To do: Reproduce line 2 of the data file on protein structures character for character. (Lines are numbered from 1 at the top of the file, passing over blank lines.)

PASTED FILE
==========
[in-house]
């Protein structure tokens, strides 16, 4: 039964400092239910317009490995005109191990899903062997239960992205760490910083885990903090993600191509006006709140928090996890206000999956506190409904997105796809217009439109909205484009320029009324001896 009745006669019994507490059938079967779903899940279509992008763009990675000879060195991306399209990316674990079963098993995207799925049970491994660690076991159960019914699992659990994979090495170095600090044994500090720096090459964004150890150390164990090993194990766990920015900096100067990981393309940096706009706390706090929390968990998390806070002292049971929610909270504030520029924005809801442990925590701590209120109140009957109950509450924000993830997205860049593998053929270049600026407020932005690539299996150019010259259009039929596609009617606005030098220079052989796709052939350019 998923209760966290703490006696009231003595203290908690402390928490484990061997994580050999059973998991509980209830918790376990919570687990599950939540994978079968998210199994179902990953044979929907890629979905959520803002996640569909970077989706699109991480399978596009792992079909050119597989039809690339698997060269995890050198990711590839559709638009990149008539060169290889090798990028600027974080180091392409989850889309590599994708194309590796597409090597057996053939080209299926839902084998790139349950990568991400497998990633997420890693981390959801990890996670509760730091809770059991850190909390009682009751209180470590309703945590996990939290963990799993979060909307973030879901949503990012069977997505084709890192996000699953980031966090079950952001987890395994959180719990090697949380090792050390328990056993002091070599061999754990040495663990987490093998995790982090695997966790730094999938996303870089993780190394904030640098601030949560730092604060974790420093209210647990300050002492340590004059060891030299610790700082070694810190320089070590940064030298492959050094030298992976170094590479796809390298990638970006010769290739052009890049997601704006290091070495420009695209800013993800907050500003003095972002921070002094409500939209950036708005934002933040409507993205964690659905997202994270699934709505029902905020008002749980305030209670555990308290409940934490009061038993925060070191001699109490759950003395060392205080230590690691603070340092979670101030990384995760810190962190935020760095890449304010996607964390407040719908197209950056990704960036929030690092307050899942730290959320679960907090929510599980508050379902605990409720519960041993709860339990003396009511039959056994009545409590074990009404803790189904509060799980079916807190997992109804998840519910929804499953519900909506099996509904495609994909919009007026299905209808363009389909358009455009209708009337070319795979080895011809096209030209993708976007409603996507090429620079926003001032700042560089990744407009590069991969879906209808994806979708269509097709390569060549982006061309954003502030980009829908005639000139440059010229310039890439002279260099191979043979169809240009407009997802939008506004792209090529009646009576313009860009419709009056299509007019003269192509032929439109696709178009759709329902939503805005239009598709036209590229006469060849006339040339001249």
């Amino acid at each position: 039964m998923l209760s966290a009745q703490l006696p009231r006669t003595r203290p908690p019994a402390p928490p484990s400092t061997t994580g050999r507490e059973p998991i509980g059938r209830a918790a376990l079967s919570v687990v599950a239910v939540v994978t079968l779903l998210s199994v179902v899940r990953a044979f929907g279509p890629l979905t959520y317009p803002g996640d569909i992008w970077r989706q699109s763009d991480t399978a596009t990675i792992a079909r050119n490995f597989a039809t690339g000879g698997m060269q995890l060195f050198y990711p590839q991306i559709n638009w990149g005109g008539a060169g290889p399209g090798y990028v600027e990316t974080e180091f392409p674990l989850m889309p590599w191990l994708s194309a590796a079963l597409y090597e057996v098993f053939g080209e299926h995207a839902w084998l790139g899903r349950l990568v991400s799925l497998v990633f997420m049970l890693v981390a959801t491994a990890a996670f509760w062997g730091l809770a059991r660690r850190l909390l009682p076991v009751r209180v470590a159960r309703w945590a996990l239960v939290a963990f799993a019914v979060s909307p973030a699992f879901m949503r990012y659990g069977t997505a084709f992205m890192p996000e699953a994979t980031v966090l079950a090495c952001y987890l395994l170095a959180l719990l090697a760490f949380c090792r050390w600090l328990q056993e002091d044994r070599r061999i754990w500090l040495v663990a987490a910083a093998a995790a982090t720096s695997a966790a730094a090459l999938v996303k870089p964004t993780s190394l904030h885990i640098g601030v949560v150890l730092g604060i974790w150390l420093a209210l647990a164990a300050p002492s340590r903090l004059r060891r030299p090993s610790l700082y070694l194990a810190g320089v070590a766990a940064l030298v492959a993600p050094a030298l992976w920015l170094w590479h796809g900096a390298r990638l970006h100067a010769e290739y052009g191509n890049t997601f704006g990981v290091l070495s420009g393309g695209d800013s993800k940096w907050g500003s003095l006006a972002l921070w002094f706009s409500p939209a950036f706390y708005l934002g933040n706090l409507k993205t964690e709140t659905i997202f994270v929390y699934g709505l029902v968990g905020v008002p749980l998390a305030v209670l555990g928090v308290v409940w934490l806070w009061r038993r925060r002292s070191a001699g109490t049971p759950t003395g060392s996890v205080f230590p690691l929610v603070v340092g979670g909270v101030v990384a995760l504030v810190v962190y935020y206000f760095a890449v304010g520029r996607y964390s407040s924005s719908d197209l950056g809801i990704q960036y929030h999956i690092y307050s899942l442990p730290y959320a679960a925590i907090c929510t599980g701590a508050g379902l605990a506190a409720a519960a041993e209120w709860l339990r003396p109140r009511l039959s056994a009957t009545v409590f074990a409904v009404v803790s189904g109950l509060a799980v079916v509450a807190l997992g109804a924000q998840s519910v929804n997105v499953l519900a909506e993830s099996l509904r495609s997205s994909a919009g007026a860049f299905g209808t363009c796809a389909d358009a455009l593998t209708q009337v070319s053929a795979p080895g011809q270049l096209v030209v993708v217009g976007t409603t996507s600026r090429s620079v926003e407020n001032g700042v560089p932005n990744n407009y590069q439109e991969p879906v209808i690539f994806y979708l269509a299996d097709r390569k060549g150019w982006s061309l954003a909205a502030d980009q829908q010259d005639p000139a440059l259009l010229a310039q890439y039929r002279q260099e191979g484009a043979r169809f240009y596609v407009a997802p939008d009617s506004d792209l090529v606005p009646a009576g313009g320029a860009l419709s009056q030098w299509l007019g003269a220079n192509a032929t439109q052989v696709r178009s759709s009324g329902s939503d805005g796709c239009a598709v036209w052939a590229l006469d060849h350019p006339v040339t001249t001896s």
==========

């Protein structure tokens, strides 16, 4: 039964400092239910317009490995005109191990899903062997239960992205760490910083885990903090993600191509006006709140928090996890206000999956506190409904997105796809217009439109909205484009320029009324001896 009745006669019994507490059938079967779903899940279509992008763009990675000879060195991306399209990316674990079963098993995207799925049970491994660690076991159960019914699992659990994979090495170095600090044994500090720096090459964004150890150390164990090993194990766990920015900096100067990981393309940096706009706390706090929390968990998390806070002292049971929610909270504030520029924005809801442990925590701590209120109140009957109950509450924000993830997205860049593998053929270049600026407020932005690539299996150019010259259009039929596609009617606005030098220079052989796709052939350019 998923209760966290703490006696009231003595203290908690402390928490484990061997994580050999059973998991509980209830918790376990919570687990599950939540994978079968998210199994179902990953044979929907890629979905959520803002996640569909970077989706699109991480399978596009792992079909050119597989039809690339698997060269995890050198990711590839559709638009990149008539060169290889090798990028600027974080180091392409989850889309590599994708194309590796597409090597057996053939080209299926839902084998790139349950990568991400497998990633997420890693981390959801990890996670509760730091809770059991850190909390009682009751209180470590309703945590996990939290963990799993979060909307973030879901949503990012069977997505084709890192996000699953980031966090079950952001987890395994959180719990090697949380090792050390328990056993002091070599061999754990040495663990987490093998995790982090695997966790730094999938996303870089993780190394904030640098601030949560730092604060974790420093209210647990300050002492340590004059060891030299610790700082070694810190320089070590940064030298492959050094030298992976170094590479796809390298990638970006010769290739052009890049997601704006290091070495420009695209800013993800907050500003003095972002921070002094409500939209950036708005934002933040409507993205964690659905997202994270699934709505029902905020008002749980305030209670555990308290409940934490009061038993925060070191001699109490759950003395060392205080230590690691603070340092979670101030990384995760810190962190935020760095890449304010996607964390407040719908197209950056990704960036929030690092307050899942730290959320679960907090929510599980508050379902605990409720519960041993709860339990003396009511039959056994009545409590074990009404803790189904509060799980079916807190997992109804998840519910929804499953519900909506099996509904495609994909919009007026299905209808363009389909358009455009209708009337070319795979080895011809096209030209993708976007409603996507090429620079926003001032700042560089990744407009590069991969879906209808994806979708269509097709390569060549982006061309954003502030980009829908005639000139440059010229310039890439002279260099191979043979169809240009407009997802939008506004792209090529009646009576313009860009419709009056299509007019003269192509032929439109696709178009759709329902939503805005239009598709036209590229006469060849006339040339001249």